To be part of a godly church community is essential for Christian growth. Christians were never meant to live as isolated individuals – the church is a body and a limb can do nothing without being attached to the whole. Christ is our head, and we are in union with Him as we join into the corporate worship of the church, in service of Him, of others, and of the world. We Christians are weak and are in so many ways still prone to sin. We need a community of friends and older and wiser mentors to keep us in check. The mentors in my life, in particular, have been an indispensable source of nourishment, rebuke, and challenge for me in my Christian walk.
I’ve had mentors that I saw consistently for just a particular season. I continue to have different mentors for different areas of life. I have one mentor in particular that have been my friend and guide since I had first been converted to Christianity. Each of these men are different, but one central message is communicated through them to me. One central message that keeps me in check, that keeps me motivated, alarmed, and self-conscious of the presence of God. Most of the time it comes in the form of a question, and often times it comes in the context of a rebuke, and sometimes in the context of an encouragement. The one central message, in the form of a question, simply is this: how will what you do (or plan to do) serve the Lord and his church?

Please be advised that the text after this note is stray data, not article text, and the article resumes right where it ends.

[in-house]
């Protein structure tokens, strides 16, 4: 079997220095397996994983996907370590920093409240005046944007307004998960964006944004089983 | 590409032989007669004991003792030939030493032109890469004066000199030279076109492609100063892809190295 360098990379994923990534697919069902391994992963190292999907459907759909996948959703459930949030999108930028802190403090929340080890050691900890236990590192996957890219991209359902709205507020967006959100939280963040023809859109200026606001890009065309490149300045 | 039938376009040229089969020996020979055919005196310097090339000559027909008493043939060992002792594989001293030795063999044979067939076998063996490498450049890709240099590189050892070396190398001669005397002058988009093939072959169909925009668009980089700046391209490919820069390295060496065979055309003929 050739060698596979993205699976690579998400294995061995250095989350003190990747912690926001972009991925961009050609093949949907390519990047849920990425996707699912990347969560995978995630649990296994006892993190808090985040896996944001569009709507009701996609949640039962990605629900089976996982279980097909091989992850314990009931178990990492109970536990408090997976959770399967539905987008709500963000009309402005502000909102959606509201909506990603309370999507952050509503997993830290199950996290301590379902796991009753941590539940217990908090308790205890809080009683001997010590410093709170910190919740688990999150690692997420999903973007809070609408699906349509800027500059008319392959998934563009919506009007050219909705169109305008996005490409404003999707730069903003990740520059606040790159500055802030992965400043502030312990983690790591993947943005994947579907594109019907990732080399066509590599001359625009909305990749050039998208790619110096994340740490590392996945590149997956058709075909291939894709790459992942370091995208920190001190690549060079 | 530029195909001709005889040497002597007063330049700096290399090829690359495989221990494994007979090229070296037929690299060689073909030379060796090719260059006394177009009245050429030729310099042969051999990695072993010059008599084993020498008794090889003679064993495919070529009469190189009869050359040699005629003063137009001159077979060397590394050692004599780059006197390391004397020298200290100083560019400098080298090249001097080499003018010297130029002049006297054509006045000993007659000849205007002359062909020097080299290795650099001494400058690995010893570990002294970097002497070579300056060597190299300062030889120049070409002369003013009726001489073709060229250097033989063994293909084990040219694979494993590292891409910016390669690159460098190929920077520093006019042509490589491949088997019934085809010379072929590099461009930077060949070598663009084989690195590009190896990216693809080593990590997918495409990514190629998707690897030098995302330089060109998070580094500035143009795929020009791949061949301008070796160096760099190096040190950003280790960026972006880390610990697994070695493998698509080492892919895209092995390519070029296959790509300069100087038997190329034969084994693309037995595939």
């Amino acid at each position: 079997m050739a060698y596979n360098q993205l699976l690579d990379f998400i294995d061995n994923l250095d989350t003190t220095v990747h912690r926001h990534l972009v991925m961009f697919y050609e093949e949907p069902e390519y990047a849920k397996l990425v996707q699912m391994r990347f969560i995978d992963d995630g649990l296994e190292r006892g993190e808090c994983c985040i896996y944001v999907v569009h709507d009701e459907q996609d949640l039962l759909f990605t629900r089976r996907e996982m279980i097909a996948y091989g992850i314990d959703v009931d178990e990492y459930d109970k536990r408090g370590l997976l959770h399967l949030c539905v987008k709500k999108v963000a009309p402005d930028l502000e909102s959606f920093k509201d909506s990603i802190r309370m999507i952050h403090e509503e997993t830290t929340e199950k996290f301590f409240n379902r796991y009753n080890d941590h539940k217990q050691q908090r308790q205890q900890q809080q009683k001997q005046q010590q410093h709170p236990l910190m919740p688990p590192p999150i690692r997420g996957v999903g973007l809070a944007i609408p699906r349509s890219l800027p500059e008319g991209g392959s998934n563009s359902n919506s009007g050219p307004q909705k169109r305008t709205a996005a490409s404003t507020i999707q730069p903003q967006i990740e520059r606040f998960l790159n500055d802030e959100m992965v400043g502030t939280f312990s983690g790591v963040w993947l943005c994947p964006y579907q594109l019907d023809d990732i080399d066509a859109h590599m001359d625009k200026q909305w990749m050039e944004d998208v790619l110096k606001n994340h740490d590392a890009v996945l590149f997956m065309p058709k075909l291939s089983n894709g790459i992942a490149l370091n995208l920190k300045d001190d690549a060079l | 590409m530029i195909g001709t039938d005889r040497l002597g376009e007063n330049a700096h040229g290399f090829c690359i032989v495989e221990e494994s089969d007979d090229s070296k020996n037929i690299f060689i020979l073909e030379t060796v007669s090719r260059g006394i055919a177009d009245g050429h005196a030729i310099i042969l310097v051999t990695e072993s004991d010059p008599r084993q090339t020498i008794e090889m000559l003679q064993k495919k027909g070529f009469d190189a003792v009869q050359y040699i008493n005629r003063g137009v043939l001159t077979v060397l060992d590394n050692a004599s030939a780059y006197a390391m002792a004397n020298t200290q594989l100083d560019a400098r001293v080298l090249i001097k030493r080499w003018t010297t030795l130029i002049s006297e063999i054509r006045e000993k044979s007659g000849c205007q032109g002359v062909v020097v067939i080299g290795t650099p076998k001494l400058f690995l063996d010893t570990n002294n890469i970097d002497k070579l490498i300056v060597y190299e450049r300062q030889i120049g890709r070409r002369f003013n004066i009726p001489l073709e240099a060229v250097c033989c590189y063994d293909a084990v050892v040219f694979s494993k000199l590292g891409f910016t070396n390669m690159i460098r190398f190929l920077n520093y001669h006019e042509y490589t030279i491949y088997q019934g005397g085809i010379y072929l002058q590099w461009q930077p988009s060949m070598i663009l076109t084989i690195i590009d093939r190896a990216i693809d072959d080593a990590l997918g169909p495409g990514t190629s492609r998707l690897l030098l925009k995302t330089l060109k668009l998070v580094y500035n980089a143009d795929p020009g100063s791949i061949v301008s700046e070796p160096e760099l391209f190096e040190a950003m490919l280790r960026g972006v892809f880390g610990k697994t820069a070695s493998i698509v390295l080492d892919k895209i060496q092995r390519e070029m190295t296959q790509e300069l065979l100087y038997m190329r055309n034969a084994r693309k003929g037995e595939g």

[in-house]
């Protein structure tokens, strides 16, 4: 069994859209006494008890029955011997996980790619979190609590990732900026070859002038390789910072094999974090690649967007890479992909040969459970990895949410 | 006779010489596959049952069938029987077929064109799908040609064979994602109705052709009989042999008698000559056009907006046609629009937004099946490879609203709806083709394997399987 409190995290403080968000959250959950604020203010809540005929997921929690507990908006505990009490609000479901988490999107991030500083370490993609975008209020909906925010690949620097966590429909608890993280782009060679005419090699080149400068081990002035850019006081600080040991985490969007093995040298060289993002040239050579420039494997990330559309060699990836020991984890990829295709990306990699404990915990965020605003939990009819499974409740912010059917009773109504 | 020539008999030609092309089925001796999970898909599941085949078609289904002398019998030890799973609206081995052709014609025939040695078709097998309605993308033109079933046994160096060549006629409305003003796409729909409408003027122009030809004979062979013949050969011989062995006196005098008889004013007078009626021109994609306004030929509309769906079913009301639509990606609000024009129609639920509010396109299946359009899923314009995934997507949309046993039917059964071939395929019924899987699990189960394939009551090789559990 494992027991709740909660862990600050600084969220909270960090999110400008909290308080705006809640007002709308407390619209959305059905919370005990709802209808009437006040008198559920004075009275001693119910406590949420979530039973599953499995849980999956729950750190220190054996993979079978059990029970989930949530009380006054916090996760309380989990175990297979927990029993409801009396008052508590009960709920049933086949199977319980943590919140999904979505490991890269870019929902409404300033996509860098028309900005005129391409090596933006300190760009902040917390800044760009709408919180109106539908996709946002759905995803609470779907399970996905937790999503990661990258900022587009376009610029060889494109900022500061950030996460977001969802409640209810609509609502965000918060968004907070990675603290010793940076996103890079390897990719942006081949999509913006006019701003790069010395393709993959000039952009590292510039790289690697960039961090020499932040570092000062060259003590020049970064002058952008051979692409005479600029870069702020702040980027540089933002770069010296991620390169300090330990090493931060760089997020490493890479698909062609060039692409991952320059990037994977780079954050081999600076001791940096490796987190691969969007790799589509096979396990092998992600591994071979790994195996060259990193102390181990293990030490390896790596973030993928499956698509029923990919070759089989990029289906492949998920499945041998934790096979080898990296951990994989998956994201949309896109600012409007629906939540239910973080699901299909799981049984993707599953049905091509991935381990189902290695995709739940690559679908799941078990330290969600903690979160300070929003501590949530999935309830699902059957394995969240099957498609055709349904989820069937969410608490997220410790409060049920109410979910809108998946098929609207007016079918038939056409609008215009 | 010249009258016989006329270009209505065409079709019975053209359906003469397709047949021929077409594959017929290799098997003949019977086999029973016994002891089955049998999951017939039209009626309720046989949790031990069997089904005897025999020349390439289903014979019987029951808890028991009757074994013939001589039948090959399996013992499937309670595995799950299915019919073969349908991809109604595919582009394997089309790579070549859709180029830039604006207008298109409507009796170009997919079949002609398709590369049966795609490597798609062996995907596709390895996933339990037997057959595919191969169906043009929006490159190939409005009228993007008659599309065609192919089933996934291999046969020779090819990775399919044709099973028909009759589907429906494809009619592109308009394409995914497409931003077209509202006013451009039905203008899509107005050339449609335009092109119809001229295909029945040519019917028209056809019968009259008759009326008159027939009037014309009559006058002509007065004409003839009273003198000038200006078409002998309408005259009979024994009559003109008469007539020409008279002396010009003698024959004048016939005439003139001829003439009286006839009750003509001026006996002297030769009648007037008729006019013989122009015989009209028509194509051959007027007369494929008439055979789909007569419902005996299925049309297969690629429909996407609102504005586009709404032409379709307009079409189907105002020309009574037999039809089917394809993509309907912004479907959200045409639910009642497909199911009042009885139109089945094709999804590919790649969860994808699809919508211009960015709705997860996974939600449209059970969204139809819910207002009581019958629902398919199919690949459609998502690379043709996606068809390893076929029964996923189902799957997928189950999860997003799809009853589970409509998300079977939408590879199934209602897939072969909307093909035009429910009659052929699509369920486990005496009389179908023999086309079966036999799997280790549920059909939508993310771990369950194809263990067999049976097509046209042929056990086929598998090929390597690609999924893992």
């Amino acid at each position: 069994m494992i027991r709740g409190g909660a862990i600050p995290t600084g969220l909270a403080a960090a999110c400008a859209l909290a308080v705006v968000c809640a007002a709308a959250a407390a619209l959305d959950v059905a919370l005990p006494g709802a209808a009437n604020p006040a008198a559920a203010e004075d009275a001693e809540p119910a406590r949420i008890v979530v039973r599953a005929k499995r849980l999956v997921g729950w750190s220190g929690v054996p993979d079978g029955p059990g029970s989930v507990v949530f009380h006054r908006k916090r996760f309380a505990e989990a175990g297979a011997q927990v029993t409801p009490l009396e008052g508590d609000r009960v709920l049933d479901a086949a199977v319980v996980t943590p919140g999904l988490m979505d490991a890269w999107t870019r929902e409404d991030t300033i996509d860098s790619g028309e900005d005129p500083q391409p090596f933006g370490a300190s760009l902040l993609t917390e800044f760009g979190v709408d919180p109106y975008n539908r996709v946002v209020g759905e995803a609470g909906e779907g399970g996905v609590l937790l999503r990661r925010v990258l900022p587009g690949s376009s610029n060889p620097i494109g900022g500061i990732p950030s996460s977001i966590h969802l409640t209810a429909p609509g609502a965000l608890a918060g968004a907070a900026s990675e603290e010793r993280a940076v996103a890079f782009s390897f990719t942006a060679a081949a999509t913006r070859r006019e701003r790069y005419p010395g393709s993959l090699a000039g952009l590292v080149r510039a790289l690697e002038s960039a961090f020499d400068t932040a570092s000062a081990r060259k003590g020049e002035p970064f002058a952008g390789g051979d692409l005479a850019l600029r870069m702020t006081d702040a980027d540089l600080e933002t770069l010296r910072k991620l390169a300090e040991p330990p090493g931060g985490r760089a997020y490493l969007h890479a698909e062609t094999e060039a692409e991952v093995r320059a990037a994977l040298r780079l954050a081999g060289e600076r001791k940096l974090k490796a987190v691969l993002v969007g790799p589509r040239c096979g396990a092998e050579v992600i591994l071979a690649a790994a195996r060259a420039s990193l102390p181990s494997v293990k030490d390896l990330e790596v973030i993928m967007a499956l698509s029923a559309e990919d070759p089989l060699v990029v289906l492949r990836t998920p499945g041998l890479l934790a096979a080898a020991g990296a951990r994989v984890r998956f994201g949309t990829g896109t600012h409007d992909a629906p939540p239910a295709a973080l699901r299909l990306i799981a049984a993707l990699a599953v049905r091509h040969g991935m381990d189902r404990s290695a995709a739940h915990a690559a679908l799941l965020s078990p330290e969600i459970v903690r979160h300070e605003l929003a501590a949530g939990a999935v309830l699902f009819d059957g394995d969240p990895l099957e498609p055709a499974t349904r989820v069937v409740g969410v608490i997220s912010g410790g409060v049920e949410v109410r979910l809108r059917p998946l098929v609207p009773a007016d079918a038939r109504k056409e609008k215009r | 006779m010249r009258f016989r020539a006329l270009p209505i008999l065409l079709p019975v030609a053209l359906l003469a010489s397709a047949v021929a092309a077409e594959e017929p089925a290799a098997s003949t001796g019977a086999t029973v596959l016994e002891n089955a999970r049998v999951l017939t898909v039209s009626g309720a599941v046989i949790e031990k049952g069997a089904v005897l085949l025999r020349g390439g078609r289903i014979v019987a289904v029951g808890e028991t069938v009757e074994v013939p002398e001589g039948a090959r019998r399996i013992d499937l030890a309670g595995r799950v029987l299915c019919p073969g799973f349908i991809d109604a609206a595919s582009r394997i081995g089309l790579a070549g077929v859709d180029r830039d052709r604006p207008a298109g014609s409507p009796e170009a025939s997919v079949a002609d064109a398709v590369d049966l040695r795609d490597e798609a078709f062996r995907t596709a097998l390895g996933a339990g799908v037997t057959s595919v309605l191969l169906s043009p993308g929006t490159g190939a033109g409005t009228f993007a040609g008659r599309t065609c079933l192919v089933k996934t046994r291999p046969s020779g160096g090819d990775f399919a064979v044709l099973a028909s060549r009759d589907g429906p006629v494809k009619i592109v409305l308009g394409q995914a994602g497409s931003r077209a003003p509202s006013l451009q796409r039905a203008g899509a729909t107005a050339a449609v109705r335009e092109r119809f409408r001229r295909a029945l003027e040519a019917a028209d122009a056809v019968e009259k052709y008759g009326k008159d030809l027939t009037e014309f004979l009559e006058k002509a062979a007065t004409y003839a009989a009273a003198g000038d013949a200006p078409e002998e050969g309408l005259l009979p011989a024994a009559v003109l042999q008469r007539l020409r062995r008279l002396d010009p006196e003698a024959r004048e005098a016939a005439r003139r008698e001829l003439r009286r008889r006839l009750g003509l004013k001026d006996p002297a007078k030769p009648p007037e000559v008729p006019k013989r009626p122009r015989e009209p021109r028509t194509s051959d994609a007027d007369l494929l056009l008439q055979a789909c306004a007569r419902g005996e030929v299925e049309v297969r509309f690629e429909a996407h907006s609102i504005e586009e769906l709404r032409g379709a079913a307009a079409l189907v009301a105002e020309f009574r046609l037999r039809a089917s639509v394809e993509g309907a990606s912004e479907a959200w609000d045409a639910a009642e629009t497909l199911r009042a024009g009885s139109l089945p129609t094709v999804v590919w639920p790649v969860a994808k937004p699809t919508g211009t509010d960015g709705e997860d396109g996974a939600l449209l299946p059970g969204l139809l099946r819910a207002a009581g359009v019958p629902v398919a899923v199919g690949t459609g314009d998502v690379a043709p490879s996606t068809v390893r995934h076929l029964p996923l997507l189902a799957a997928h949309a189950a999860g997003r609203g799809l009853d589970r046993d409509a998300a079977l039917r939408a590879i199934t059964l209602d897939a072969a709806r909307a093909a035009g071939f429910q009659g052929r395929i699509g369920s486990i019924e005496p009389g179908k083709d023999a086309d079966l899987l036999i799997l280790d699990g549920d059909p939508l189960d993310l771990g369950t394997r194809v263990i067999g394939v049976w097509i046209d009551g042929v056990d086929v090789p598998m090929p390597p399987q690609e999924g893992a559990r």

I have fallen in love with theology, the study of the Scriptures, and philosophy ever since I started reading more seriously. I hope to continue to make these activities my lifelong goal and career. In my context it’s always too tempting to write just for the sake of writing, to be creative just for the sake of wanting to sound special or intelligent, to be new just for the sake of being controversial, or to be argumentative just for the sake of one-upping the next guy in line. Too many wasted ink have been spilled to publish books that are detrimental to the church. Often these same books or articles are the same ones that boost the author’s ego. But all this, as we know, is a pursuit of something fleeting, sinful, and of no ultimate account. Every Christian, in one way or another, will struggle with the same kind of issues. Without the many older, wiser, and godly men in my life to keep me in check, I would fail in my main, primary, and abiding calling, namely, to be of service to Christ and his church. And if that’s not the goal, motive, or the abiding norm that informs our every decision, then life would, simply, be a waste.